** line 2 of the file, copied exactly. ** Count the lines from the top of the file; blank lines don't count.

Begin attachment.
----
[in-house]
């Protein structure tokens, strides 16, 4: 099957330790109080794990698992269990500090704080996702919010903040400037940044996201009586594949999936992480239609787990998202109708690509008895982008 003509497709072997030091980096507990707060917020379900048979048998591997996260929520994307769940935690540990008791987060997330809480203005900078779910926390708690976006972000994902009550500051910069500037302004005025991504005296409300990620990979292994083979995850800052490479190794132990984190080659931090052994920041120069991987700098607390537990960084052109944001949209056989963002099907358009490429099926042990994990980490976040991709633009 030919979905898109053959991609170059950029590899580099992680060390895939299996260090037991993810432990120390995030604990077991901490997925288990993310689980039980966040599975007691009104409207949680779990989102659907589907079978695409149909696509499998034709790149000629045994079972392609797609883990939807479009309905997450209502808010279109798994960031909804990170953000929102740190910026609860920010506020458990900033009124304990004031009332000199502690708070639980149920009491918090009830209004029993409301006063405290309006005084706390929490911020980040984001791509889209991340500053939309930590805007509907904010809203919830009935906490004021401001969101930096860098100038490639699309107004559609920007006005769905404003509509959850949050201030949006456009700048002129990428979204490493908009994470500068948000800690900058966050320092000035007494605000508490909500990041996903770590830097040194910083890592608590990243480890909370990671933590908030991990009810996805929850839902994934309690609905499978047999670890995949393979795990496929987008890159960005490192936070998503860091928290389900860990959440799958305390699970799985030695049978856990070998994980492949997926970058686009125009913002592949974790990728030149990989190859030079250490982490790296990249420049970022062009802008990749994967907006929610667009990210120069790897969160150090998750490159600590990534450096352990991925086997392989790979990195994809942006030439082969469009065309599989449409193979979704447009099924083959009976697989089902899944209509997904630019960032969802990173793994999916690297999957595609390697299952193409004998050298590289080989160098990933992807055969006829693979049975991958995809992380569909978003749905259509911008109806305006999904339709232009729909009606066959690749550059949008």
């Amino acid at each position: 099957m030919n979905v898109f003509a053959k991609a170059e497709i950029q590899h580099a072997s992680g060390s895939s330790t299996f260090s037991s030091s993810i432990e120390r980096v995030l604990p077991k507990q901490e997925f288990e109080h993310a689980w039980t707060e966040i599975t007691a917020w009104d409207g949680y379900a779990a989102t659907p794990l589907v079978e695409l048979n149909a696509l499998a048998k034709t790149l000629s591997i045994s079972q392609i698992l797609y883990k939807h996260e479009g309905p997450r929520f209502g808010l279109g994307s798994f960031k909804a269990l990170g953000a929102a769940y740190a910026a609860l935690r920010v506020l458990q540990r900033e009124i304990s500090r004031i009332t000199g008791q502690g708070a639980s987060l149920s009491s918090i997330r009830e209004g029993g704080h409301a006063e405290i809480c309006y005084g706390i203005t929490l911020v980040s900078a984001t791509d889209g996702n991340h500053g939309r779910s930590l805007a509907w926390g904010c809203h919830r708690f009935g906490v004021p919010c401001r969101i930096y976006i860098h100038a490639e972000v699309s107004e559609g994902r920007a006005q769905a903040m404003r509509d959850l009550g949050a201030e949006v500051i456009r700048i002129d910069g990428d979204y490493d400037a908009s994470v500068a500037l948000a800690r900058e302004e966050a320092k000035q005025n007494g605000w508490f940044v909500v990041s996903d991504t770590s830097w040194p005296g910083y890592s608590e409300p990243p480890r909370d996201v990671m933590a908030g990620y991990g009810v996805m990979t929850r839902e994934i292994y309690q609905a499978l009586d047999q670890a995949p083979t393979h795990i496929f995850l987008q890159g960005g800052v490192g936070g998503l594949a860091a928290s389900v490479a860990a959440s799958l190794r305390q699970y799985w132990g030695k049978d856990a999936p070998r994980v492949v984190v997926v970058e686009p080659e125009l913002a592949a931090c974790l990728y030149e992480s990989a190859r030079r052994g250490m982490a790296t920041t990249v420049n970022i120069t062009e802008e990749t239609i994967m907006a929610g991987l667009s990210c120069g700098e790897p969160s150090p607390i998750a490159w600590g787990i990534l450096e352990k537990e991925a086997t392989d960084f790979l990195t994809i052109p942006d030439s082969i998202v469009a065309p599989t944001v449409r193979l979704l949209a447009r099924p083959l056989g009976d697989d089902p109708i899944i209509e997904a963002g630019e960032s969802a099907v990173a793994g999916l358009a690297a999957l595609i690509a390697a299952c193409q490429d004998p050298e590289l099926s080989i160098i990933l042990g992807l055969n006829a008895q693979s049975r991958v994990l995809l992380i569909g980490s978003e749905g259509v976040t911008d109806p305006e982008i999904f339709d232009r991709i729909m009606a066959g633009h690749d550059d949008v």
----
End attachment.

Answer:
């Protein structure tokens, strides 16, 4: 099957330790109080794990698992269990500090704080996702919010903040400037940044996201009586594949999936992480239609787990998202109708690509008895982008 003509497709072997030091980096507990707060917020379900048979048998591997996260929520994307769940935690540990008791987060997330809480203005900078779910926390708690976006972000994902009550500051910069500037302004005025991504005296409300990620990979292994083979995850800052490479190794132990984190080659931090052994920041120069991987700098607390537990960084052109944001949209056989963002099907358009490429099926042990994990980490976040991709633009 030919979905898109053959991609170059950029590899580099992680060390895939299996260090037991993810432990120390995030604990077991901490997925288990993310689980039980966040599975007691009104409207949680779990989102659907589907079978695409149909696509499998034709790149000629045994079972392609797609883990939807479009309905997450209502808010279109798994960031909804990170953000929102740190910026609860920010506020458990900033009124304990004031009332000199502690708070639980149920009491918090009830209004029993409301006063405290309006005084706390929490911020980040984001791509889209991340500053939309930590805007509907904010809203919830009935906490004021401001969101930096860098100038490639699309107004559609920007006005769905404003509509959850949050201030949006456009700048002129990428979204490493908009994470500068948000800690900058966050320092000035007494605000508490909500990041996903770590830097040194910083890592608590990243480890909370990671933590908030991990009810996805929850839902994934309690609905499978047999670890995949393979795990496929987008890159960005490192936070998503860091928290389900860990959440799958305390699970799985030695049978856990070998994980492949997926970058686009125009913002592949974790990728030149990989190859030079250490982490790296990249420049970022062009802008990749994967907006929610667009990210120069790897969160150090998750490159600590990534450096352990991925086997392989790979990195994809942006030439082969469009065309599989449409193979979704447009099924083959009976697989089902899944209509997904630019960032969802990173793994999916690297999957595609390697299952193409004998050298590289080989160098990933992807055969006829693979049975991958995809992380569909978003749905259509911008109806305006999904339709232009729909009606066959690749550059949008």